In 1981 at the Reagan White House, John McClaughry of Vermont and I created the Health Savings Account, at that time called the Medical Savings Account. It was much like the tax-deductible IRA (Individual Retirement Account) which Senator Bill Roth of Delaware brought out the following year. With two major exceptions: it contained the unique feature of a second tax exemption, given on condition the funds were spent on health care. Otherwise, a subscriber must pay the usual income tax on withdrawals, and get only one tax deduction. It can be noticed that Bill Roth's IRAs had to be two plans: the original IRA gave a deduction when you contribute, but the Roth IRA gives a tax deduction when you withdraw funds. Although John McClaughry and I got the idea from Bill Roth, we did him one better by giving a deduction at both ends, providing only, you spent the money on healthcare. Since the higher the deductible gets, the lower the insurance premium becomes, a really low premium results from a really high deductible. Thus a desirable feature became a requirement: to purchase a high-deductible health insurance plan as a "stop loss", was required.

Other than these two variations (double tax deductions, and a cap on out of pocket costs), a Roth IRA would be nearly the same thing. But the addition of some high-deductible insurance added another valuable feature at low cost: big expenses could be shared with many people, and big expenses were mostly hospital bills. So, the two conflicting needs of health insurance were addressed -- by having an individually owned account, linked to a community-shared insurance policy. With the individual account, we introduced the notion of frugality for your own old age. And by having catastrophic insurance we added the ability to smooth out the bumps, and if necessary to subsidize the poor. As the physician in the room, I pointed out a pretty general fact: either you have a lot of sickness, or you have trouble paying for your old, old age. Seldom does anyone have both problems. But including both of these conflicting needs in one package allowed some flexibility between them -- something badly needed for a century. Health Savings Accounts balance an incentive to save for your own future health costs "at the front end" with an effective cost reduction "at the time of later service". That's obviously superior to merely increasing the subsidy at the time of service. If tax reduction goes too far at one time, it amounts to an incentive to spend carelessly. A tax deduction is a tax deduction, but this one has two: An incentive to save, and a later incentive to spend the savings on healthcare. The IRA up in Canada has both front and back features, but in the United States the HSA is the only savings vehicle which has dual deductions, so it's an extra feature.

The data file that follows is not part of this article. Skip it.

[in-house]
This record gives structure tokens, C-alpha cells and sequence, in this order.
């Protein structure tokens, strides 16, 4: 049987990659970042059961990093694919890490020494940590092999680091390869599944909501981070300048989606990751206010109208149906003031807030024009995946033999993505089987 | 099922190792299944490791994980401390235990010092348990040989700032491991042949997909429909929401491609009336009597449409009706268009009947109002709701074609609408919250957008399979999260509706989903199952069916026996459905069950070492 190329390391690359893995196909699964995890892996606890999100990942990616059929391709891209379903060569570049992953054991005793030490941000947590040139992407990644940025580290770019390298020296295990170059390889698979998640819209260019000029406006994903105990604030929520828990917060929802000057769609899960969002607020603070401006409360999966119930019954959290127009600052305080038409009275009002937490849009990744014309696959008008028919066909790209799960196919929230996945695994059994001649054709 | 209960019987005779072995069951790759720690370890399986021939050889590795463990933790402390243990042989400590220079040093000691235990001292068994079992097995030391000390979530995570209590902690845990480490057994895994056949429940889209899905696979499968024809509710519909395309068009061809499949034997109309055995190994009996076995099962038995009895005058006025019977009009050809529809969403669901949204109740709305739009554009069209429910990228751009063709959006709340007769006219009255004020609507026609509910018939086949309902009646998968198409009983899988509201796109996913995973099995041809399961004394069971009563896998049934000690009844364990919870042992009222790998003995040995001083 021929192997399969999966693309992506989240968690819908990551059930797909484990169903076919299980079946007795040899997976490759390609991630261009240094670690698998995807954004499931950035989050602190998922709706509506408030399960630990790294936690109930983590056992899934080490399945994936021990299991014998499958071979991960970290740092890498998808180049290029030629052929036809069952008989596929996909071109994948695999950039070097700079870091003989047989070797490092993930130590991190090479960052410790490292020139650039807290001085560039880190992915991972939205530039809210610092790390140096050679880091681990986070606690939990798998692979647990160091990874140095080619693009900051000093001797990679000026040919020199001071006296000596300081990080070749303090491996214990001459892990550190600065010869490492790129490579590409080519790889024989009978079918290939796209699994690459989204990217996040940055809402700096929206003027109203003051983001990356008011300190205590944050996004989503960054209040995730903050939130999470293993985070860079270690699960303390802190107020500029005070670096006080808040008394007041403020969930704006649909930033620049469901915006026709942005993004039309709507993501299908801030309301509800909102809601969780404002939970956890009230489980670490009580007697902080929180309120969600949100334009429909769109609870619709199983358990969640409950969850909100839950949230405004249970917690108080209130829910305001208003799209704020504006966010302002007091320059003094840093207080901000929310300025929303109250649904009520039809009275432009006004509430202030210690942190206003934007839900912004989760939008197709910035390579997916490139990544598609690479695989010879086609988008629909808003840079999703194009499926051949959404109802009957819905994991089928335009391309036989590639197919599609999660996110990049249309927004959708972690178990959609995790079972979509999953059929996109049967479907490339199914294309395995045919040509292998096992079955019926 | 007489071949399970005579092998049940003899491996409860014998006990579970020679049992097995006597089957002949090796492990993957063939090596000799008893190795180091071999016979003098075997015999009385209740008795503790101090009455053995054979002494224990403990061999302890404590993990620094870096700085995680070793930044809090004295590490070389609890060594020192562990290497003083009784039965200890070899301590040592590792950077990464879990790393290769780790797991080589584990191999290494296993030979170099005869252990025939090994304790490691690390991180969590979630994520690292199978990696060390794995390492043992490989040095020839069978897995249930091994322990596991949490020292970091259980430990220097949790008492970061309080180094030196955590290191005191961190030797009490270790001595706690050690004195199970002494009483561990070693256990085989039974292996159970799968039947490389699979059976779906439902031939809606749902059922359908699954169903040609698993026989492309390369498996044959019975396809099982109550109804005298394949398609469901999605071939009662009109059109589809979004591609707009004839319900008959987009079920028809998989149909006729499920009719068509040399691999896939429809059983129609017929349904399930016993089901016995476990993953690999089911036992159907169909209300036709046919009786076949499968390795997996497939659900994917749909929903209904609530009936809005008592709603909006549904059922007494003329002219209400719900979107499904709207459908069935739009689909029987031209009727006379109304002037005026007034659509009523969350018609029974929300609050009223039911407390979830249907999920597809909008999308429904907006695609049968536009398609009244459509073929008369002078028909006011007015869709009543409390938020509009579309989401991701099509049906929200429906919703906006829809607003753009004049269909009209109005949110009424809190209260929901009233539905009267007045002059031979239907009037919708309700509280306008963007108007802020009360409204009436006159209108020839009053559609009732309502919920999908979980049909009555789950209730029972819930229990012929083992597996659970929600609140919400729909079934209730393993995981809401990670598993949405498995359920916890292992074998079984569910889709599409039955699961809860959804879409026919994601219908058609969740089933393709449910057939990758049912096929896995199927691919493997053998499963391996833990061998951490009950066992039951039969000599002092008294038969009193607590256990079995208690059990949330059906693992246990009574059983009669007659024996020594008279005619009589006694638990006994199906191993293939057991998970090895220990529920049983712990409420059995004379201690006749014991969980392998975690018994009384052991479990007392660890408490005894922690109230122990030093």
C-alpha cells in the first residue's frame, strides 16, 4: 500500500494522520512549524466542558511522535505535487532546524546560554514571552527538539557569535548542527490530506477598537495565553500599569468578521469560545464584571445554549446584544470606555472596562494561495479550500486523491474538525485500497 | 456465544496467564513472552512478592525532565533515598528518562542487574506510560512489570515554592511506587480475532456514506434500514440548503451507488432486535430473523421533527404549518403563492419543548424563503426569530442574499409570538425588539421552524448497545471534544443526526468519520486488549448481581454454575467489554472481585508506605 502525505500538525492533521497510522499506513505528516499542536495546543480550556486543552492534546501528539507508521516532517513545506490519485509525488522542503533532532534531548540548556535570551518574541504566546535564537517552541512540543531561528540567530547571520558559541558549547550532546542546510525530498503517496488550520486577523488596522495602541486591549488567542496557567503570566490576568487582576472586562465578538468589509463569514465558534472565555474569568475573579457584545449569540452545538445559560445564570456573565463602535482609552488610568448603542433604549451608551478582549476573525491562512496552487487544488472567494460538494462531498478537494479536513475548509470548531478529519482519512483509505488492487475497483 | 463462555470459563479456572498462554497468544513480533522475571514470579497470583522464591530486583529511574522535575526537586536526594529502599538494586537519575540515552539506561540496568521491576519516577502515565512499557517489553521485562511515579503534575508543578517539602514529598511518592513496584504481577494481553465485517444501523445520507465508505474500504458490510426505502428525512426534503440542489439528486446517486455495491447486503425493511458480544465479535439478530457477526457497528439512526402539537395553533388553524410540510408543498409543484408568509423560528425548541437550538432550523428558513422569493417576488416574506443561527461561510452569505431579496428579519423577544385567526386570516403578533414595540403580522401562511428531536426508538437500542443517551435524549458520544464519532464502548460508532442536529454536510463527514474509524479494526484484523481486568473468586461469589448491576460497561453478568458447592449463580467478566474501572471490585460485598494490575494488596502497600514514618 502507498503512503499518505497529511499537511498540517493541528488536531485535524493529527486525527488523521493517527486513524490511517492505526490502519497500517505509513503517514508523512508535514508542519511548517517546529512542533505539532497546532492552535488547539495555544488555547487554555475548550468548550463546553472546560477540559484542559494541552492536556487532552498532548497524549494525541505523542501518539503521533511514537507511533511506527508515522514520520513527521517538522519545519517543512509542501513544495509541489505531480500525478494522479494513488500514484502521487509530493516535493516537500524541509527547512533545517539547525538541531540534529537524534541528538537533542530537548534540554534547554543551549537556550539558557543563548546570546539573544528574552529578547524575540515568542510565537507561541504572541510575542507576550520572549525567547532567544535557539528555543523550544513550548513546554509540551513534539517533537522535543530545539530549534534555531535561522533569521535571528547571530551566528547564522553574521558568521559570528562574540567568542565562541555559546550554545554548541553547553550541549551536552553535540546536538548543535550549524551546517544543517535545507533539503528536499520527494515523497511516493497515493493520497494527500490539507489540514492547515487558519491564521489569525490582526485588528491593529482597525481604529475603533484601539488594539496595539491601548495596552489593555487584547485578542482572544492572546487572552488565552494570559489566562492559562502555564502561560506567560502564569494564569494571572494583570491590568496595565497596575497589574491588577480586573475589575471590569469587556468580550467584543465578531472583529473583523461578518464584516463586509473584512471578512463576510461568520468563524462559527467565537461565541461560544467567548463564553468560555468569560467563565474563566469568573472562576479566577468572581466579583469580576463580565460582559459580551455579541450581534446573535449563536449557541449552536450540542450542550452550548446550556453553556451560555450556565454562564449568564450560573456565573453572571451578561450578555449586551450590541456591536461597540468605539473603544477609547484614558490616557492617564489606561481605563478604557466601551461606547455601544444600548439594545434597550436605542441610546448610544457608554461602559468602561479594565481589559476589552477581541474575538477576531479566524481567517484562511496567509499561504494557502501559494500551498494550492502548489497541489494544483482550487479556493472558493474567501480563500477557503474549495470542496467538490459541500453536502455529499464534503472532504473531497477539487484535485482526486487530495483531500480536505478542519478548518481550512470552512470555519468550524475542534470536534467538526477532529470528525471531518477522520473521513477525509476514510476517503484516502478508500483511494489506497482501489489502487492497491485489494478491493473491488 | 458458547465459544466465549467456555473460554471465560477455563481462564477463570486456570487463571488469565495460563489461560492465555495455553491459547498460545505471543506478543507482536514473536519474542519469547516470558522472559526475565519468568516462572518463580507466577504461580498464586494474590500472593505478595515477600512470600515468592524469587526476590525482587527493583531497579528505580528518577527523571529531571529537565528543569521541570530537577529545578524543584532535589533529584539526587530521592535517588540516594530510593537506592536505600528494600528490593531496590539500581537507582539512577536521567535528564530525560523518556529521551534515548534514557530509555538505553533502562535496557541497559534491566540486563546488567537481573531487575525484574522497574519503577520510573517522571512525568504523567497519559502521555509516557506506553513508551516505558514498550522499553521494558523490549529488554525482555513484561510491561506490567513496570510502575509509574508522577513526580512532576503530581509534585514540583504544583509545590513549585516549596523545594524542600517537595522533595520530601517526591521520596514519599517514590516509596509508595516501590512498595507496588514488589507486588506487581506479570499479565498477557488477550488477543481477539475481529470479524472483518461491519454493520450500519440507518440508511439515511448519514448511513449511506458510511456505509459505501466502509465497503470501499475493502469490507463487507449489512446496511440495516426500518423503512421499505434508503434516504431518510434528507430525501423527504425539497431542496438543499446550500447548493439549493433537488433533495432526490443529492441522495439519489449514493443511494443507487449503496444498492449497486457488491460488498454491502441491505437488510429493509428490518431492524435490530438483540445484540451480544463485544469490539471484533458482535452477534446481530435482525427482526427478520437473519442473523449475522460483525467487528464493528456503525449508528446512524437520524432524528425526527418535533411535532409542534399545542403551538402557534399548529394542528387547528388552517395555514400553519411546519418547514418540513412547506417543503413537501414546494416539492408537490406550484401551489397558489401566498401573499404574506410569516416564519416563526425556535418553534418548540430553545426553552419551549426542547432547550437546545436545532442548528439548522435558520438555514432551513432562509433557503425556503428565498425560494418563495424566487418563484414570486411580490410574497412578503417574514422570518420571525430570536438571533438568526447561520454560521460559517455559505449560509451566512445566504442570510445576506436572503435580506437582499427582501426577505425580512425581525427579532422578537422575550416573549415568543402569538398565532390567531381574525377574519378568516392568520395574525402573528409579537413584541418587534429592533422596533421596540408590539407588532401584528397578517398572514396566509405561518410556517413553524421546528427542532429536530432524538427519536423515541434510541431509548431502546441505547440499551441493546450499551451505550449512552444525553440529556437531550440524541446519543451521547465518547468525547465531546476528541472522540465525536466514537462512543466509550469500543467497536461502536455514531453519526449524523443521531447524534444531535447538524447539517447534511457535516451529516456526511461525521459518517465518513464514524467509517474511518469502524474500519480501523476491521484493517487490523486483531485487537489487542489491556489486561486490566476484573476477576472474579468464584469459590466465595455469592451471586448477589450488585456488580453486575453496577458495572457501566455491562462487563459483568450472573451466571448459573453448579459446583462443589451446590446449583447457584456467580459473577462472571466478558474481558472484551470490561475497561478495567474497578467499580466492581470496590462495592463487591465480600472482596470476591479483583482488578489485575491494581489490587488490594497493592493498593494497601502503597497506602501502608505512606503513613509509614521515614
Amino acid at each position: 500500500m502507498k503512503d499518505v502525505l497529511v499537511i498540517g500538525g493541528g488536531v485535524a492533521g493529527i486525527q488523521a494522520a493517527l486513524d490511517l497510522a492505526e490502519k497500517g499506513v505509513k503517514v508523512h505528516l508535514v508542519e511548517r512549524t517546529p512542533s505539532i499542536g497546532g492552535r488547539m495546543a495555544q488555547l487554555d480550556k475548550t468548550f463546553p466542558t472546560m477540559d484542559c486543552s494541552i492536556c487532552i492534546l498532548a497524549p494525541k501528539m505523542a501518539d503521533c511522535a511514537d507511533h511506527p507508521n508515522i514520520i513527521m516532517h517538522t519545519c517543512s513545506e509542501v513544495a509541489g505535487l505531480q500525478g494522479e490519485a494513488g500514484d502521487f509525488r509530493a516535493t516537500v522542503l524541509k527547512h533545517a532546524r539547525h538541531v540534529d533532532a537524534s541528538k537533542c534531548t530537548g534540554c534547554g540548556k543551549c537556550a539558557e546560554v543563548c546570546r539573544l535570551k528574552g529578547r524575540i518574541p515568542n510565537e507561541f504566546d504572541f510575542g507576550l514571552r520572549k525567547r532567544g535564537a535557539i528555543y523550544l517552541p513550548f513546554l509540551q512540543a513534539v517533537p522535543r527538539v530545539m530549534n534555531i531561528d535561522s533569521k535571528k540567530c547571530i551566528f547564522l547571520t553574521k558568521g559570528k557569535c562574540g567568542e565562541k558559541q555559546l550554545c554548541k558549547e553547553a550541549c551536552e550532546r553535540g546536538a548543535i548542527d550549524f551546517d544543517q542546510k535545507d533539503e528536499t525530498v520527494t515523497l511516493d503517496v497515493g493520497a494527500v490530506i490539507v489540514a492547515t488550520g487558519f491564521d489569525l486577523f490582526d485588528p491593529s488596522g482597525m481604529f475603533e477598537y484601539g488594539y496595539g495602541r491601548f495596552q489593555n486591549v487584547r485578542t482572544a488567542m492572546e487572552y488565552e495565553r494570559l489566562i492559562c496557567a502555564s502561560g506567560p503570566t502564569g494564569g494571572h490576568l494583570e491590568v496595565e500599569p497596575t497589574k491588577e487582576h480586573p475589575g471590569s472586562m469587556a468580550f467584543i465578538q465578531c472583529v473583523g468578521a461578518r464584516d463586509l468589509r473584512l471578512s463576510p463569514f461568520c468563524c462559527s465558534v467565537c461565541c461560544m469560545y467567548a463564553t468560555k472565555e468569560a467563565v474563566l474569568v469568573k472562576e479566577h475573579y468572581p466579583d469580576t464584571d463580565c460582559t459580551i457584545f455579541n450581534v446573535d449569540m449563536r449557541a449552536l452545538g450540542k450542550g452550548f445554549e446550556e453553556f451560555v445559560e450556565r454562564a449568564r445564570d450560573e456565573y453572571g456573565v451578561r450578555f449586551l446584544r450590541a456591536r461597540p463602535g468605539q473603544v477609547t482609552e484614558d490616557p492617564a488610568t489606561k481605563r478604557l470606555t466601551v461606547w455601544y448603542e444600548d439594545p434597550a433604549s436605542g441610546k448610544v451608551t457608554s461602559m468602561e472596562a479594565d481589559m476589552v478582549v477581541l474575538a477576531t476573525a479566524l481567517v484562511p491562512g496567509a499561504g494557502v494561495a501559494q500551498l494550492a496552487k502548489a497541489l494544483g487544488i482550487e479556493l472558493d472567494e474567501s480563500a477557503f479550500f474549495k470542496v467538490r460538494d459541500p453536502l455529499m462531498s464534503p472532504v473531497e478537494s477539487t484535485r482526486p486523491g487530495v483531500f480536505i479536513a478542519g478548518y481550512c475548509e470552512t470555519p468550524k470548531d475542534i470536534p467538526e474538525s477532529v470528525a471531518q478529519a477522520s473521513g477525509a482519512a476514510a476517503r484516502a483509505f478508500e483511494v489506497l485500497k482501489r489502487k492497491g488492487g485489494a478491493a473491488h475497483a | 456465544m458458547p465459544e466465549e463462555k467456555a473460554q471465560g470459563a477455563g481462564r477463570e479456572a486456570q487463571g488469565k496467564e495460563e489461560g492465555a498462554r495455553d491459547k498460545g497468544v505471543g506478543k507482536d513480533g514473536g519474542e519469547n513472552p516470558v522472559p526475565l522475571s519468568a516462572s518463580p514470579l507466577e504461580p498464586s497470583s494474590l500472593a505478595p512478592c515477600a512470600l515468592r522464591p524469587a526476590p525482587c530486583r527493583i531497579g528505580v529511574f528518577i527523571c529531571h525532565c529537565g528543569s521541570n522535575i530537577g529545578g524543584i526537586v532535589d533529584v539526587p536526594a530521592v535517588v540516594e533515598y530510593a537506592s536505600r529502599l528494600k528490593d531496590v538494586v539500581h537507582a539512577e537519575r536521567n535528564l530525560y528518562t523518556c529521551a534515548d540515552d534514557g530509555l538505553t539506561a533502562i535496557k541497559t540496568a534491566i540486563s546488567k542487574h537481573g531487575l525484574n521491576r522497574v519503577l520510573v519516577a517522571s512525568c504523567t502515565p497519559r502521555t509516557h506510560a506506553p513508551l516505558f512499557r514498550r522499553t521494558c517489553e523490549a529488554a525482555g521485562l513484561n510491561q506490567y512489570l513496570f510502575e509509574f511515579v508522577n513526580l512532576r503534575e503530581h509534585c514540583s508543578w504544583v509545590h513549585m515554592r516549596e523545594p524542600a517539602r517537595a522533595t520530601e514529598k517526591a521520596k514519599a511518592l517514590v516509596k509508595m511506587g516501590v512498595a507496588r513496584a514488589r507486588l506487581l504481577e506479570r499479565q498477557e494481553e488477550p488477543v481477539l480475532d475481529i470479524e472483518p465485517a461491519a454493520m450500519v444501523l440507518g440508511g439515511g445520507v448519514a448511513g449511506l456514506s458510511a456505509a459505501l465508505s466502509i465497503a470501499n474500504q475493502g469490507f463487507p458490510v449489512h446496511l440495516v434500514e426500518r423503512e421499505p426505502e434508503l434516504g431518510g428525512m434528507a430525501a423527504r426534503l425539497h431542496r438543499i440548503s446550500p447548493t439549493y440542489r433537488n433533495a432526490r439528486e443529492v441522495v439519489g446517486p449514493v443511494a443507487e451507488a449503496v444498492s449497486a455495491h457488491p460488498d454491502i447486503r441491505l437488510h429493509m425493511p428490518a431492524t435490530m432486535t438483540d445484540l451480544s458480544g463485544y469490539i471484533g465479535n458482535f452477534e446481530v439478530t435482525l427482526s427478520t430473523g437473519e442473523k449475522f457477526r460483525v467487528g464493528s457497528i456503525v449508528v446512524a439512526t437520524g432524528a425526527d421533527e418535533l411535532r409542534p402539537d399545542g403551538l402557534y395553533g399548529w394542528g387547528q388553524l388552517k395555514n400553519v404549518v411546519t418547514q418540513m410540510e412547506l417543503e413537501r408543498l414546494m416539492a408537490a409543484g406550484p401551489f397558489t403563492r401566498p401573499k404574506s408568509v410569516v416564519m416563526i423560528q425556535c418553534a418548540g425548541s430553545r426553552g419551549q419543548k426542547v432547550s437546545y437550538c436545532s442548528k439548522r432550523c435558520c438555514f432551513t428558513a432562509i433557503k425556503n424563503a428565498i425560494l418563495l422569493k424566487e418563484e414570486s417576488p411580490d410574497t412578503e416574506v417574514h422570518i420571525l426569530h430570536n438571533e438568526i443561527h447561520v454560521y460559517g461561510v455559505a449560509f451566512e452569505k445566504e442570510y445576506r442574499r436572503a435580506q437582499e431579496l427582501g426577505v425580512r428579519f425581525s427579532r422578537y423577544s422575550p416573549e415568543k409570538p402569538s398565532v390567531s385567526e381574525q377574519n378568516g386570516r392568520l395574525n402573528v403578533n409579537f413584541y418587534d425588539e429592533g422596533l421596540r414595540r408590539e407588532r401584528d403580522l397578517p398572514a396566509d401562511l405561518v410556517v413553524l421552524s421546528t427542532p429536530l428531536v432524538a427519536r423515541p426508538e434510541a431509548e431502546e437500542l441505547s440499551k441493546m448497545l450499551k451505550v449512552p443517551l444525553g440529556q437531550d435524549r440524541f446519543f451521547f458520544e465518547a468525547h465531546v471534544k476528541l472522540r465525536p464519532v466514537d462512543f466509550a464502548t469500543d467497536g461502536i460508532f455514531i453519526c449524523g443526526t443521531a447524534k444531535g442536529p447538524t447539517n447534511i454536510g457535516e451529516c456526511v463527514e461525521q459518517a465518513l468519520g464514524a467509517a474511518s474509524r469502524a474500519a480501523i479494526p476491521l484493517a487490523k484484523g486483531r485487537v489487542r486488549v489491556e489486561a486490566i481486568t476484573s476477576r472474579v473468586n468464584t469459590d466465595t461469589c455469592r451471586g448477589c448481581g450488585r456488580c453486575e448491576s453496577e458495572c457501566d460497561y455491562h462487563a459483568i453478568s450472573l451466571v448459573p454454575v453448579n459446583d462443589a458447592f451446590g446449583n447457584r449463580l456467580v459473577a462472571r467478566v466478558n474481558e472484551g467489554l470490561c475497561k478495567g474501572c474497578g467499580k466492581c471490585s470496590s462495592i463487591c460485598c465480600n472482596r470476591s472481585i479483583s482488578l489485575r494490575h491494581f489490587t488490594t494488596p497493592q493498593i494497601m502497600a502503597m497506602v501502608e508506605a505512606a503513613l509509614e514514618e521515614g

So, this simple harnessing of two familiar approaches made a deceptively simple package. In most public policy proposals, the deeper you dig, the more problems turn up to require patching. In this one, the proposal already had an answer to every concern we could raise. It's possible to fall in love with an idea that does that for you, and lets you sleep at night, secure in the idea that you aren't mucking things up.